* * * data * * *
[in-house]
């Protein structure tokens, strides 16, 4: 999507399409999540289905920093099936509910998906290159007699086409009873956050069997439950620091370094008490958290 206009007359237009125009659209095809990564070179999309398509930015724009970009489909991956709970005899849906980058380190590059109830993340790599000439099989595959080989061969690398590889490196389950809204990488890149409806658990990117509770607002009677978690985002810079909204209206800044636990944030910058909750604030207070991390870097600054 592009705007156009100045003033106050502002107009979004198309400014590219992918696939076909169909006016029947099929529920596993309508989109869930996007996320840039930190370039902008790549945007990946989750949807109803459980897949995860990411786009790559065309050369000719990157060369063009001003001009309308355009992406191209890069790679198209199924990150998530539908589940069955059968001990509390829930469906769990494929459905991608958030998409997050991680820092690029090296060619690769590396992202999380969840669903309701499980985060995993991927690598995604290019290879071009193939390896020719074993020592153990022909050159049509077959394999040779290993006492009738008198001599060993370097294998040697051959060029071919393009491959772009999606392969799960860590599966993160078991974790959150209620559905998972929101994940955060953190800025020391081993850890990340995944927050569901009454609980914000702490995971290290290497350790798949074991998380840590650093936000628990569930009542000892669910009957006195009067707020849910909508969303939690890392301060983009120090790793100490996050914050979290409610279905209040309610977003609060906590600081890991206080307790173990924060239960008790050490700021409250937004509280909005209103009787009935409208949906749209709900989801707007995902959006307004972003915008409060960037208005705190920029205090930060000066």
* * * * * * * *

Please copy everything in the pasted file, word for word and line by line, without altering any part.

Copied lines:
[in-house]
């Protein structure tokens, strides 16, 4: 999507399409999540289905920093099936509910998906290159007699086409009873956050069997439950620091370094008490958290 206009007359237009125009659209095809990564070179999309398509930015724009970009489909991956709970005899849906980058380190590059109830993340790599000439099989595959080989061969690398590889490196389950809204990488890149409806658990990117509770607002009677978690985002810079909204209206800044636990944030910058909750604030207070991390870097600054 592009705007156009100045003033106050502002107009979004198309400014590219992918696939076909169909006016029947099929529920596993309508989109869930996007996320840039930190370039902008790549945007990946989750949807109803459980897949995860990411786009790559065309050369000719990157060369063009001003001009309308355009992406191209890069790679198209199924990150998530539908589940069955059968001990509390829930469906769990494929459905991608958030998409997050991680820092690029090296060619690769590396992202999380969840669903309701499980985060995993991927690598995604290019290879071009193939390896020719074993020592153990022909050159049509077959394999040779290993006492009738008198001599060993370097294998040697051959060029071919393009491959772009999606392969799960860590599966993160078991974790959150209620559905998972929101994940955060953190800025020391081993850890990340995944927050569901009454609980914000702490995971290290290497350790798949074991998380840590650093936000628990569930009542000892669910009957006195009067707020849910909508969303939690890392301060983009120090790793100490996050914050979290409610279905209040309610977003609060906590600081890991206080307790173990924060239960008790050490700021409250937004509280909005209103009787009935409208949906749209709900989801707007995902959006307004972003915008409060960037208005705190920029205090930060000066």